4. Align Interests. Once the likely scope and estimated cost of the representation are understood, outside counsel can make a customized proposal that highlights how value can be achieved through strategically aligned interests. There is no one-size-fits-all when it comes to charging for legal services. In some circumstances it may be in both sides’ interests to use a traditional hourly rate payment structure. Or an alternative fee arrangement may be appropriate. A client may want an arrangement that entails a lower hourly rate with a success fee to counsel if a successful outcome is achieved. Or the client may want more cost certainty at the outset, and prefer a fixed-fee payment structure. This topic should be discussed at the outset to align the interests of the client and outside counsel for the particular representation.
  5. Use Knowledge Management For Streamlined Matter Execution. Knowledge management can assist outside counsel in executing matters, connecting practitioners to the substantive work product samples, exemplars, forms and know-how they need to do the work more efficiently. Companies should expect their outside counsel to leverage these resources to improve efficiencies and gain insights into the judge, forum, opposing party, opposing counsel, etc., and to use these resources and insights to manage the case to the agreed-upon budget.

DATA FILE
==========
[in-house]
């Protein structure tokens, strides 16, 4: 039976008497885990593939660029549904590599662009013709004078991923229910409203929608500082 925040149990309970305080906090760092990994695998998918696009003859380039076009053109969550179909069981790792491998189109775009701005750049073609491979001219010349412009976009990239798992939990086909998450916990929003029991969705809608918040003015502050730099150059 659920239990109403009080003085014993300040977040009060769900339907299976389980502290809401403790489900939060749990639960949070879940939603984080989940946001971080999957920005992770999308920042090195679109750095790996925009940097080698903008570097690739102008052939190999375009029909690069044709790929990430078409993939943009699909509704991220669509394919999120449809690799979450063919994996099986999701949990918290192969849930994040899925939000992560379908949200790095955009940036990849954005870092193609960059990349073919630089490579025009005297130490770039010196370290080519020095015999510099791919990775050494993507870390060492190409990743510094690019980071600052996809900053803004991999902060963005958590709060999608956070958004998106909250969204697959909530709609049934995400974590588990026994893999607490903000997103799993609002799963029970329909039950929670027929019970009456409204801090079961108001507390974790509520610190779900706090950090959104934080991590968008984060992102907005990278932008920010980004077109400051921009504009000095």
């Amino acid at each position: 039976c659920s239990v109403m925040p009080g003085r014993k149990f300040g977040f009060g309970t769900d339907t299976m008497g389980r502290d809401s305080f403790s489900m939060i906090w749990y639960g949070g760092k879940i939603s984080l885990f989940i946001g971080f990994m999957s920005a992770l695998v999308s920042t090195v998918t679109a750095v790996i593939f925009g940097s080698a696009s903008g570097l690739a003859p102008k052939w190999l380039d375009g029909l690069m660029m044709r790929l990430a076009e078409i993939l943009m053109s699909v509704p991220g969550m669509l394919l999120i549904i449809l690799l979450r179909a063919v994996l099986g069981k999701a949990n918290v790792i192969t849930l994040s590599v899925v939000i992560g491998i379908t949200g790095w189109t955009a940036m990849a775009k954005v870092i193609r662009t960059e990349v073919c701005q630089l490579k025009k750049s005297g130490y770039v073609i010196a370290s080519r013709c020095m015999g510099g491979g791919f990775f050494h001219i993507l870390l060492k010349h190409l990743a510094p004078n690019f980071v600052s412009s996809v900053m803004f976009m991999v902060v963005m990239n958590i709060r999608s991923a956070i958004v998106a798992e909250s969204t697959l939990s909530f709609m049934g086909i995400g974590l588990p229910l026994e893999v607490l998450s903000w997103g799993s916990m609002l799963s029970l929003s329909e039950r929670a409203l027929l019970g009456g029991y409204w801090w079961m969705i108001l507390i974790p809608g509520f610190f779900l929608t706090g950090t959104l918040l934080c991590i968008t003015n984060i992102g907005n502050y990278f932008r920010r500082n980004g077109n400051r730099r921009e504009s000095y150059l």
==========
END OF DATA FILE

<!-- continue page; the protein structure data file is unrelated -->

6. Communicate and Reassess. Client and outside counsel must communicate regularly to evaluate shifting factors and make appropriate adjustments. The scope of litigation often changes, for better or for worse. A matter that was anticipated to involve months of discovery and a lengthy trial may be limited by agreement of the parties or court orders. Conversely, a matter for which limited discovery was anticipated could greatly expand based on the actions of opposing counsel or the court. These kinds of changes must be assessed against initial estimates of the scope and cost of the litigation to ensure client expectations remain aligned with outside counsel.